A neighbor family relocated to a new home a short distance away. The former home needs such major repair that it may instead be demolished and replaced. For now, it remains abandoned. I collected a few plants from the abandoned garden so that some could be relocated to the new home. So far, only two Philodendron selloum and one Mexican fan palm went. The rest remain here, and may actually go to other homes.

1. In all my career, I have never seen a trunk of a palm shrivel from desiccation like this. All of the now absent roots were desiccated also. I seriously doubt that this queen palm will survive.P00418-1

2. It got canned anyway. Without significant roots, it certainly did not need all this medium. It only got a #15 can so that the shriveled trunk could be buried, sort of like a weird palm cutting.P00418-2

3. This lemon tree was almost left behind because it is so mutilated. It looks a bit suspicious too, sort of like shaddock understock of a formerly grafted tree. Actually, it is ‘Ponderosa’ lemon.P00418-3

4. The smaller of two Mexican fan palms got canned into a #5 can until it starts to produce new roots and foliage. Actually, only the queen palm and the big Mexican fan palm got larger cans.P00418-4

5. This bigger Mexican fan palm got a squat #20 can because the trunk is wider than a #5 can. There are not very many roots in there yet. It got left here to divert traffic around the garden.P00418-5

6. These three Philodendron selloum were all I originally wanted to salvage. One lacks foliage for now. The other can that seems to be empty contains bare tubers of an unidentified heliconia.P00418-6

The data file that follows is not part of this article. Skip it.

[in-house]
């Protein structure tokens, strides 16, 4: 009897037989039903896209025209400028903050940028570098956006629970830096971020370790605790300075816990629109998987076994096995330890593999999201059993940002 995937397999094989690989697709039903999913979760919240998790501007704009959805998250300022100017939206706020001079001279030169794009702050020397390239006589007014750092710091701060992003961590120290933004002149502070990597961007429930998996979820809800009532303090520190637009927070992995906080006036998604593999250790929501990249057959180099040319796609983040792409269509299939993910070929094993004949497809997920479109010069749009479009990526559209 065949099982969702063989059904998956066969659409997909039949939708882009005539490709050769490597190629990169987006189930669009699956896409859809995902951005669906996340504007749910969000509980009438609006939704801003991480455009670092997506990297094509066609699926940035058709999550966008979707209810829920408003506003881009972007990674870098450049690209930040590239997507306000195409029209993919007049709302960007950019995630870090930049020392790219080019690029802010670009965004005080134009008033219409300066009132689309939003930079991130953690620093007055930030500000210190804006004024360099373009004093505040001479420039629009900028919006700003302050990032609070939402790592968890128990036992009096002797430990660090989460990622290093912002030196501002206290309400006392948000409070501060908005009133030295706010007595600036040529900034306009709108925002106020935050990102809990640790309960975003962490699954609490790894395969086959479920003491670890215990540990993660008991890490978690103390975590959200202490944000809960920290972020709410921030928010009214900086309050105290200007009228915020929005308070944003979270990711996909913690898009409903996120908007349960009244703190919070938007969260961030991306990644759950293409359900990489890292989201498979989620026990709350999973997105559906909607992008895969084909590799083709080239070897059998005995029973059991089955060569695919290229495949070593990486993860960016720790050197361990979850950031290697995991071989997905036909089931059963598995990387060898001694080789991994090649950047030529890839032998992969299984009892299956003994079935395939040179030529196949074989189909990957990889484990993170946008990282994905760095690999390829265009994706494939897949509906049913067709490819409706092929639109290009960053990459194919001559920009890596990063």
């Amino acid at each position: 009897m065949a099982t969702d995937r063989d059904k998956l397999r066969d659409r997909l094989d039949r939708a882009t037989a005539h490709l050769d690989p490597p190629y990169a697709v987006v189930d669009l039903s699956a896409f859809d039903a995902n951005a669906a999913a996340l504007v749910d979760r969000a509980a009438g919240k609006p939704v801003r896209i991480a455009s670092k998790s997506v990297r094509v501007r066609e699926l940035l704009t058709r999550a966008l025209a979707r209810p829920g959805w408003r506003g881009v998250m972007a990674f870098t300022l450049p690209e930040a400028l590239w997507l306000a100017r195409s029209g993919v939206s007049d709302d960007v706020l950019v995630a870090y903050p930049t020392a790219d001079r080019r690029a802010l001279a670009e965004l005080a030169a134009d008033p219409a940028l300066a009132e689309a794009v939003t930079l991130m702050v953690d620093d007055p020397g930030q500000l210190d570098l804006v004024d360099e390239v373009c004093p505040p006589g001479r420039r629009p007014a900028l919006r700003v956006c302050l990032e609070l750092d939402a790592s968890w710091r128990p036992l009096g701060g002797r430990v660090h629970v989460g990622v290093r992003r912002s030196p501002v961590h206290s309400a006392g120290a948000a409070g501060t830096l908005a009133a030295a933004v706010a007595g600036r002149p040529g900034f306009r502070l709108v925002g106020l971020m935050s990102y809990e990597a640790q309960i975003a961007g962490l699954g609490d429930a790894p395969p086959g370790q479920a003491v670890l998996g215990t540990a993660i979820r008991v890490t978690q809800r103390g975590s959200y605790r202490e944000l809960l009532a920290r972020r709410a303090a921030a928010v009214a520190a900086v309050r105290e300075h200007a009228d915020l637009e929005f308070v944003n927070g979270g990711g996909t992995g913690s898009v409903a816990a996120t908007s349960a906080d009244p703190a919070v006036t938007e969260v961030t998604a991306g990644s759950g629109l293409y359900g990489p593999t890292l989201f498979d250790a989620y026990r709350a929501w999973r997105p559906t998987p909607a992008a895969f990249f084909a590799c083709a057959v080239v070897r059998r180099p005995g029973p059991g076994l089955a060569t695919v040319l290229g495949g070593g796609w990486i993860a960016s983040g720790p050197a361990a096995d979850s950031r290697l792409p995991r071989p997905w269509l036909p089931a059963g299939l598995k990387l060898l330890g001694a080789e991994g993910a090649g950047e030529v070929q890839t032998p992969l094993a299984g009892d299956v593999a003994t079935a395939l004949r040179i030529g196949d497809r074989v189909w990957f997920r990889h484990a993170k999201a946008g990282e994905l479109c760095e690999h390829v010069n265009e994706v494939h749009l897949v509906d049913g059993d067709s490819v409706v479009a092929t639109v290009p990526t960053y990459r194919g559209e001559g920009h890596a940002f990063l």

This is the link for Six on Saturday, for anyone else who would like to participate:

https://thepropagatorblog.wordpress.com/2017/09/18/six-on-saturday-a-participant-guide/

18 thoughts on “Six on Saturday: Moving Day

    1. Thank you. I do not expect the queen palm to survive, and the Mexican fan palms will need to go through their ‘wheat’ phase before they recover, but I am pleased that they were not bulldozed. I just hope that they guy who took the smaller palm and philodendrons does not get discouraged by their recovery process, and discard them anyway. I told him that they would be ugly for a while.

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      1. I have seen uglier tops recover, but I have never seen such a bad trunk. I will not give up until it is completely dead . . . even though I have no home for it if it survives. I will worry about that later.

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    1. The Mexican fan palms will go through a ‘wheat’ phase, in which all the green fronds that are visible now dry up like wheat. That are only left for to provide a bit of sustenance for as long as possible, and also because it is not good to cut so close to the bud. The newest frond that is still folded up within should be the first of the new growth. After it emerges, the palms should continue as if nothing ever happened.